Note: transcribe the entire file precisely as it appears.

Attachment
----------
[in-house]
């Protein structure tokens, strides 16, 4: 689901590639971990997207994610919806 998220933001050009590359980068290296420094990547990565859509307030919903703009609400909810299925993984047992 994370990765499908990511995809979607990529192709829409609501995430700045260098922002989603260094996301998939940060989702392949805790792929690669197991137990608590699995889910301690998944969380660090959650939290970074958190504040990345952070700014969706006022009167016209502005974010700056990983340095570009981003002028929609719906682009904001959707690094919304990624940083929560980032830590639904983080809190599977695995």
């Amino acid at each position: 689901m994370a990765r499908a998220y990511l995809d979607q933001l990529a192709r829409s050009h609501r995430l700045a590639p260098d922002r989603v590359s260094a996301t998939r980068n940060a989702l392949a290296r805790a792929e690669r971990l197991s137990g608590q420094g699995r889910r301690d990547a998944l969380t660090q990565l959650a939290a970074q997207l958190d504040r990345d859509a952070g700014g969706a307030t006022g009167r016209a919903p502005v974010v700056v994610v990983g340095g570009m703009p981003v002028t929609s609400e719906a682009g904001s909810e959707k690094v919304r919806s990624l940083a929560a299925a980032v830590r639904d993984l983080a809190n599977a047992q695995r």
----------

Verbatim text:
[in-house]
């Protein structure tokens, strides 16, 4: 689901590639971990997207994610919806 998220933001050009590359980068290296420094990547990565859509307030919903703009609400909810299925993984047992 994370990765499908990511995809979607990529192709829409609501995430700045260098922002989603260094996301998939940060989702392949805790792929690669197991137990608590699995889910301690998944969380660090959650939290970074958190504040990345952070700014969706006022009167016209502005974010700056990983340095570009981003002028929609719906682009904001959707690094919304990624940083929560980032830590639904983080809190599977695995």
């Amino acid at each position: 689901m994370a990765r499908a998220y990511l995809d979607q933001l990529a192709r829409s050009h609501r995430l700045a590639p260098d922002r989603v590359s260094a996301t998939r980068n940060a989702l392949a290296r805790a792929e690669r971990l197991s137990g608590q420094g699995r889910r301690d990547a998944l969380t660090q990565l959650a939290a970074q997207l958190d504040r990345d859509a952070g700014g969706a307030t006022g009167r016209a919903p502005v974010v700056v994610v990983g340095g570009m703009p981003v002028t929609s609400e719906a682009g904001s909810e959707k690094v919304r919806s990624l940083a929560a299925a980032v830590r639904d993984l983080a809190n599977a047992q695995r």